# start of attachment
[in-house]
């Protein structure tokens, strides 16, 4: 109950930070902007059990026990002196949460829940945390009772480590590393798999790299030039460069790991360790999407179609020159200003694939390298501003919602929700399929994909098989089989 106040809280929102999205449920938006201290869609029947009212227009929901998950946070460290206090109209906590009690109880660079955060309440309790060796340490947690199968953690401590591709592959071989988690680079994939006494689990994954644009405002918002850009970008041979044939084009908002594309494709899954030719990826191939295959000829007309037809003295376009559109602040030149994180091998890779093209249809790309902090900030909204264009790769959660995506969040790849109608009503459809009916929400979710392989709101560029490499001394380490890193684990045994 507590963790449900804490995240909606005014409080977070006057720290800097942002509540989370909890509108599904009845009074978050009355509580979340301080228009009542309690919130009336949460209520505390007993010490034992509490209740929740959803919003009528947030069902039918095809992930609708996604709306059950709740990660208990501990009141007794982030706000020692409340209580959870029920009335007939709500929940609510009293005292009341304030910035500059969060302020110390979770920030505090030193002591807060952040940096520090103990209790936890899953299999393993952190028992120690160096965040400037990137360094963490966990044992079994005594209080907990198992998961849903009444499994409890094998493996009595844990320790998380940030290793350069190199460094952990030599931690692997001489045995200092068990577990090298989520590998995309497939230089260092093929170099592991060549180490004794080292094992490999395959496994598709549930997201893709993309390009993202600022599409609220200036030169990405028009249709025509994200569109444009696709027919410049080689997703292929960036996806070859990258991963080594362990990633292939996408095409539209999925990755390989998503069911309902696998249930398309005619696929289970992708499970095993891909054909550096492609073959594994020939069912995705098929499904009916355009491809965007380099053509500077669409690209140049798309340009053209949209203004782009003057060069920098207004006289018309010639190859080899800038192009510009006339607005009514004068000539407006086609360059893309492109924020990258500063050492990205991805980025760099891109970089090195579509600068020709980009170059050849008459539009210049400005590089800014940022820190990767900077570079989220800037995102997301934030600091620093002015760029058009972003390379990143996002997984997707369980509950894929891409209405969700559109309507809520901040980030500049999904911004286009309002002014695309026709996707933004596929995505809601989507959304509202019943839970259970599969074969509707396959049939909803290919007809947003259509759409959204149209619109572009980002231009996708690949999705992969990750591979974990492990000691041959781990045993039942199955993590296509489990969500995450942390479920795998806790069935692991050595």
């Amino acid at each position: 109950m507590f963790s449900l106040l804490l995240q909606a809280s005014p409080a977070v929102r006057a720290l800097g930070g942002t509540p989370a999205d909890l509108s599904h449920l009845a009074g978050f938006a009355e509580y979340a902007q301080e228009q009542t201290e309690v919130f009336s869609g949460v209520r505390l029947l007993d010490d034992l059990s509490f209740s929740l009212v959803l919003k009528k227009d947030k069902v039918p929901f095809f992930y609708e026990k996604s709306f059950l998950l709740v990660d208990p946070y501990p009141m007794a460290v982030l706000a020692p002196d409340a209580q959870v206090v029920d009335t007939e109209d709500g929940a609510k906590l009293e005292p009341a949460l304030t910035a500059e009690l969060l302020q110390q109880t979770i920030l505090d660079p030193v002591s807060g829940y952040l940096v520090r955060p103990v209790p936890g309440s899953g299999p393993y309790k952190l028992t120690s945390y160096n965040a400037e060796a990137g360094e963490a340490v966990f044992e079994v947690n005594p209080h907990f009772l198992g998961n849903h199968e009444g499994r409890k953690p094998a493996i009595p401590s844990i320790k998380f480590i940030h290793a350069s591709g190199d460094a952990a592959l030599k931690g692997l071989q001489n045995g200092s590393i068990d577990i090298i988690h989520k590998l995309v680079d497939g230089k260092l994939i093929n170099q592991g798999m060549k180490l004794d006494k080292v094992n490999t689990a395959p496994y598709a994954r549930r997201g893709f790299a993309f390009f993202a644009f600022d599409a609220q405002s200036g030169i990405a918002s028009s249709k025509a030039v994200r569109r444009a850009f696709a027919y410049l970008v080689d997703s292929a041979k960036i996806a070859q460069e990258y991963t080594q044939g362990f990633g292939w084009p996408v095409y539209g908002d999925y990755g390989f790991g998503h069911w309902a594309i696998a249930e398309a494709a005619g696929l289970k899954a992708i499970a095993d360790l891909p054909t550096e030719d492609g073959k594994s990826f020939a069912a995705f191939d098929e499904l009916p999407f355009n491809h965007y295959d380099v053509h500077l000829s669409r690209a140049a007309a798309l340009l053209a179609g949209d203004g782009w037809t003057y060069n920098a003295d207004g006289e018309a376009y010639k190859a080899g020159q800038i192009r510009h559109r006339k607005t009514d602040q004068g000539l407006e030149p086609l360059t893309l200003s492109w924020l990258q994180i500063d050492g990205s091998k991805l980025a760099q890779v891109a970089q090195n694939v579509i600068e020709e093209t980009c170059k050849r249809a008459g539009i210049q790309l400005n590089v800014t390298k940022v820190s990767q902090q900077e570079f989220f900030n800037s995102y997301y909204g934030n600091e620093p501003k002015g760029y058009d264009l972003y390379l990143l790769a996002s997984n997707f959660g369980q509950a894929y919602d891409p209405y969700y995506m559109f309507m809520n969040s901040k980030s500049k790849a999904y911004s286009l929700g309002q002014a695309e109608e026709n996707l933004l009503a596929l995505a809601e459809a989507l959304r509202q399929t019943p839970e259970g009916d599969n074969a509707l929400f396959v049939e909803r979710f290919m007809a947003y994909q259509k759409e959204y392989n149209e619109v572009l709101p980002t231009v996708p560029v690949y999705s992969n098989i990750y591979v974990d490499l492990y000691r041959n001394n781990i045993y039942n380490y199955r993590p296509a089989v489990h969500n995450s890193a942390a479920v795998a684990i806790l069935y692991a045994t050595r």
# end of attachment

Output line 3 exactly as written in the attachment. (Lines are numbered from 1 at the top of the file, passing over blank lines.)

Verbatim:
């Amino acid at each position: 109950m507590f963790s449900l106040l804490l995240q909606a809280s005014p409080a977070v929102r006057a720290l800097g930070g942002t509540p989370a999205d909890l509108s599904h449920l009845a009074g978050f938006a009355e509580y979340a902007q301080e228009q009542t201290e309690v919130f009336s869609g949460v209520r505390l029947l007993d010490d034992l059990s509490f209740s929740l009212v959803l919003k009528k227009d947030k069902v039918p929901f095809f992930y609708e026990k996604s709306f059950l998950l709740v990660d208990p946070y501990p009141m007794a460290v982030l706000a020692p002196d409340a209580q959870v206090v029920d009335t007939e109209d709500g929940a609510k906590l009293e005292p009341a949460l304030t910035a500059e009690l969060l302020q110390q109880t979770i920030l505090d660079p030193v002591s807060g829940y952040l940096v520090r955060p103990v209790p936890g309440s899953g299999p393993y309790k952190l028992t120690s945390y160096n965040a400037e060796a990137g360094e963490a340490v966990f044992e079994v947690n005594p209080h907990f009772l198992g998961n849903h199968e009444g499994r409890k953690p094998a493996i009595p401590s844990i320790k998380f480590i940030h290793a350069s591709g190199d460094a952990a592959l030599k931690g692997l071989q001489n045995g200092s590393i068990d577990i090298i988690h989520k590998l995309v680079d497939g230089k260092l994939i093929n170099q592991g798999m060549k180490l004794d006494k080292v094992n490999t689990a395959p496994y598709a994954r549930r997201g893709f790299a993309f390009f993202a644009f600022d599409a609220q405002s200036g030169i990405a918002s028009s249709k025509a030039v994200r569109r444009a850009f696709a027919y410049l970008v080689d997703s292929a041979k960036i996806a070859q460069e990258y991963t080594q044939g362990f990633g292939w084009p996408v095409y539209g908002d999925y990755g390989f790991g998503h069911w309902a594309i696998a249930e398309a494709a005619g696929l289970k899954a992708i499970a095993d360790l891909p054909t550096e030719d492609g073959k594994s990826f020939a069912a995705f191939d098929e499904l009916p999407f355009n491809h965007y295959d380099v053509h500077l000829s669409r690209a140049a007309a798309l340009l053209a179609g949209d203004g782009w037809t003057y060069n920098a003295d207004g006289e018309a376009y010639k190859a080899g020159q800038i192009r510009h559109r006339k607005t009514d602040q004068g000539l407006e030149p086609l360059t893309l200003s492109w924020l990258q994180i500063d050492g990205s091998k991805l980025a760099q890779v891109a970089q090195n694939v579509i600068e020709e093209t980009c170059k050849r249809a008459g539009i210049q790309l400005n590089v800014t390298k940022v820190s990767q902090q900077e570079f989220f900030n800037s995102y997301y909204g934030n600091e620093p501003k002015g760029y058009d264009l972003y390379l990143l790769a996002s997984n997707f959660g369980q509950a894929y919602d891409p209405y969700y995506m559109f309507m809520n969040s901040k980030s500049k790849a999904y911004s286009l929700g309002q002014a695309e109608e026709n996707l933004l009503a596929l995505a809601e459809a989507l959304r509202q399929t019943p839970e259970g009916d599969n074969a509707l929400f396959v049939e909803r979710f290919m007809a947003y994909q259509k759409e959204y392989n149209e619109v572009l709101p980002t231009v996708p560029v690949y999705s992969n098989i990750y591979v974990d490499l492990y000691r041959n001394n781990i045993y039942n380490y199955r993590p296509a089989v489990h969500n995450s890193a942390a479920v795998a684990i806790l069935y692991a045994t050595r």